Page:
[LinuxBIOS] Will linuxBIOS Work on My Machine?

Jordan Crouse jordan.crouse at amd.com
Wed Dec 12 18:00:34 CET 2007

On 12/12/07 09:40 +0900, Jun Koi wrote:
> On 12/10/07, Uwe Hermann <uwe at hermann-uwe.de> wrote:
> > On Wed, Dec 05, 2007 at 12:31:54PM -0800, Wakefield, John  wrote:
> > > I have an Acer 5102WLMi Notebook with Dual Core AMD TL50s, which are 64
> >
> > I'm afraid LinuxBIOS doesn't yet work on laptops, those are much harder
> > to support than "normal" PCs for various reasons. It's on our TODO list to
> > support laptops too sooner or later, but it's not a trivial task.
> >
> Uwe, could you elaborate a bit here? Why supporting laptops is
> technically much harder than desktop??

There are a number of reasons why laptops are considerably more complex:

1) The embedded controller.  As Gregg alluded to, embedded
8051 microcontrollers manage a huge chunk of the laptop, from interfacing
to the LPC, inputs and outputs, and even power control.  No BIOS
implementation for a laptop can avoid interfacing with the embedded
controller.    The problem is that embedded controllers are notorious
black box devices.  They are most often specific to individual platform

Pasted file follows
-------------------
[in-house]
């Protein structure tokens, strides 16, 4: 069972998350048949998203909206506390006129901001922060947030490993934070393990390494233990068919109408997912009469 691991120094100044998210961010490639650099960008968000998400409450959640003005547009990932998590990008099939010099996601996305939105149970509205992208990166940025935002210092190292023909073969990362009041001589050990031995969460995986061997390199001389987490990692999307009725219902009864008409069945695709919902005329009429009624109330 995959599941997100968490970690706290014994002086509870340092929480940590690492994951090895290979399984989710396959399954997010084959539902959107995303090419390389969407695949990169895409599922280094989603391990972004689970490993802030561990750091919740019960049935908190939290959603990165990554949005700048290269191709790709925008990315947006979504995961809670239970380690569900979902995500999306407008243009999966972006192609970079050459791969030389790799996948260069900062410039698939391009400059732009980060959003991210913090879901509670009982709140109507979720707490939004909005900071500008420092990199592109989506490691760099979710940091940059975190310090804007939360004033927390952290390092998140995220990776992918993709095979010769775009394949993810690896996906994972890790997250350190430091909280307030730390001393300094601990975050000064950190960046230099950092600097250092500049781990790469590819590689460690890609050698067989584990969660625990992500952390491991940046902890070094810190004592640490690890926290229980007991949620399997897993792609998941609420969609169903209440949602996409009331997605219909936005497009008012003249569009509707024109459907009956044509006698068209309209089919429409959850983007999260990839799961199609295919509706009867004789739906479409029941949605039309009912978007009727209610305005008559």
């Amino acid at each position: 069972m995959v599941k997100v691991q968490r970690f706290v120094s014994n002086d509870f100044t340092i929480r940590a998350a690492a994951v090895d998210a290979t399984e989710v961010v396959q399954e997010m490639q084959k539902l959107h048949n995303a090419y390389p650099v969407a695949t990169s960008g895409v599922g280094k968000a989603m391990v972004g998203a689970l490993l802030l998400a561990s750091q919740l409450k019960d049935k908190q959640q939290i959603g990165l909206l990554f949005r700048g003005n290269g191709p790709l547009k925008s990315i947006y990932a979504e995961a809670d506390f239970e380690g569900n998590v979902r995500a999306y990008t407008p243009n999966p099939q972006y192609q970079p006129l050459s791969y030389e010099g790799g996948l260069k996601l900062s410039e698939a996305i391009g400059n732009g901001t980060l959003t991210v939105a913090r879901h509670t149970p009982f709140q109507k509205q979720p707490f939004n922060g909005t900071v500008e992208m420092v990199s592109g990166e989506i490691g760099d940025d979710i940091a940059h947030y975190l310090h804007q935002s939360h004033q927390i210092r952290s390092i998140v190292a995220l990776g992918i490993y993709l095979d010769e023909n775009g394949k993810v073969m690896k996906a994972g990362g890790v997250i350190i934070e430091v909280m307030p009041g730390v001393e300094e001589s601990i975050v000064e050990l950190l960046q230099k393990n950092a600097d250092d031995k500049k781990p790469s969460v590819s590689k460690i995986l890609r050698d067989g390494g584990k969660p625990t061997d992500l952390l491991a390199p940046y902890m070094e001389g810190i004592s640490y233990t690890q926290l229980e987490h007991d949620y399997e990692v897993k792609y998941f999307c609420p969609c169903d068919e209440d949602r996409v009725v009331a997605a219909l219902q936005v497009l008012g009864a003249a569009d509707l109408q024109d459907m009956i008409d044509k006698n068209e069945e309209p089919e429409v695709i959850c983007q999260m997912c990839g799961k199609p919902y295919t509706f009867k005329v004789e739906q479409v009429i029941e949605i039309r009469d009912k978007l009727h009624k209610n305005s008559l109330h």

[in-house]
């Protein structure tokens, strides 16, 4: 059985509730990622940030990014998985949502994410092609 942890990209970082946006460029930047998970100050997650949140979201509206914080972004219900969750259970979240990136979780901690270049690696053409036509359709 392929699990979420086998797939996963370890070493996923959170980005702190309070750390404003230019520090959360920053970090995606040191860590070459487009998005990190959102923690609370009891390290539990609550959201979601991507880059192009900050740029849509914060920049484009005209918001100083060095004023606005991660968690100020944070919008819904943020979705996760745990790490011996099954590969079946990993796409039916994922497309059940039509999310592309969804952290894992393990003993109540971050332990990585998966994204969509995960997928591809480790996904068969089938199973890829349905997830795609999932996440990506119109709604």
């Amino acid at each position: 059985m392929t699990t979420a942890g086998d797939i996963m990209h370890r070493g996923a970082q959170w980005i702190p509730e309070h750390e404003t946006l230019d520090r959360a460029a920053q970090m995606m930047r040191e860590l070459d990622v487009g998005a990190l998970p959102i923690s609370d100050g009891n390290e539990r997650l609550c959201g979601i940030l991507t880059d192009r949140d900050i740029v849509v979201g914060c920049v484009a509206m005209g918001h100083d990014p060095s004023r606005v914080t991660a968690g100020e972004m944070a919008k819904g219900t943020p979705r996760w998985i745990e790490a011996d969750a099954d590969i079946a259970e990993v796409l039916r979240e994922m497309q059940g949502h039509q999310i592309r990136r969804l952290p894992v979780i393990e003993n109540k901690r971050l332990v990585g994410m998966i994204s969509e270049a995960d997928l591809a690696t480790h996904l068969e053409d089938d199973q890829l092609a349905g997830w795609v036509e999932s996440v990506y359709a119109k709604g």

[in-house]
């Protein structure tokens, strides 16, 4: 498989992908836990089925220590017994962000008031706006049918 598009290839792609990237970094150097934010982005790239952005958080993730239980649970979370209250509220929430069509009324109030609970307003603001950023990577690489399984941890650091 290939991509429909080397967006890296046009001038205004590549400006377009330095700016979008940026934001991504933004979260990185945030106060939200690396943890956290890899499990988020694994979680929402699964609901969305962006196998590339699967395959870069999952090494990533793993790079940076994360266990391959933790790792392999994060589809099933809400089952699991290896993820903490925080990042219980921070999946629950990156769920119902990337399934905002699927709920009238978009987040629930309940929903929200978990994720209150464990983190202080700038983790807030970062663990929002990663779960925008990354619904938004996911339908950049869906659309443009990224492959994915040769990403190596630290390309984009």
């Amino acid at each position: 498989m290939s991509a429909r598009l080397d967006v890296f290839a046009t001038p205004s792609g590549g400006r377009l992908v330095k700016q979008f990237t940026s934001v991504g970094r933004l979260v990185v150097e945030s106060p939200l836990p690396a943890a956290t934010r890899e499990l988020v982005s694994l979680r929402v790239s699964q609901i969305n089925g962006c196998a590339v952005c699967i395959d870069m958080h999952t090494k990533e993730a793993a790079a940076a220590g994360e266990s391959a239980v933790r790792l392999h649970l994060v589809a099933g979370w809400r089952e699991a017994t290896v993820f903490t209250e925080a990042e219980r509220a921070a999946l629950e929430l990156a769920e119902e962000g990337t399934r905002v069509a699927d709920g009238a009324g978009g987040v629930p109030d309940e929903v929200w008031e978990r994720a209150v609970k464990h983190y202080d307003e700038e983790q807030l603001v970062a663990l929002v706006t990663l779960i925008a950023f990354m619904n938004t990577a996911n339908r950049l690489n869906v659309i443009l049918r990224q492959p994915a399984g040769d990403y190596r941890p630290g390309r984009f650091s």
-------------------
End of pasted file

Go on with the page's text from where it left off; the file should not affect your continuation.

designs, and deeply proprietary.  Without in depth knowledge of the specific
embedded controller at hand, getting it to work is a very long shot.  If you
want some idea of how tightly coupled the EC is to the BIOS, take a look
at the OLPC implementation - you will see the OFW and the kernel 
littered with embedded controller references, and bear in mind that during
that project, the OLPC team had unprecedented visibility into the EC code.
They _are_ that evil.

2) Laptops have different design constraints then desktops - this might
seem like a nobrainer, but it does affect us negatively.  With small form
factors, ROMs are usually soldered down (sockets take up too much room).
Legacy devices such as serial ports are omitted, as are JTAG connectors
and LPC headers and other things that we could use in a pinch to get access
to the machine.  Laptops will normally use different revisions of silicon
to save money, power or real estate, and usually what gets left on the floor
are the tools we can use to get at the system core.  Most of the devices
are soldered down, and there are no PCI or PCIe busses that we can tie into.
Unlike PCI cards, mobile GPUS and NICs won't have a companion EEPROM to 
store optionROM data; instead that will be carried on the ROM, which makes
it that much more difficult to replace the firmware image with LinuxBIOS.
And last but not least, it is rather difficult to take a laptop apart to get
at the motherboard, yet still keep everything working.

In short, the downside is huge, the upside is minimal, and few people are
willing to donate their laptops to potential bricking.


Jordan Crouse
Systems Software Development Engineer 
Advanced Micro Devices, Inc.

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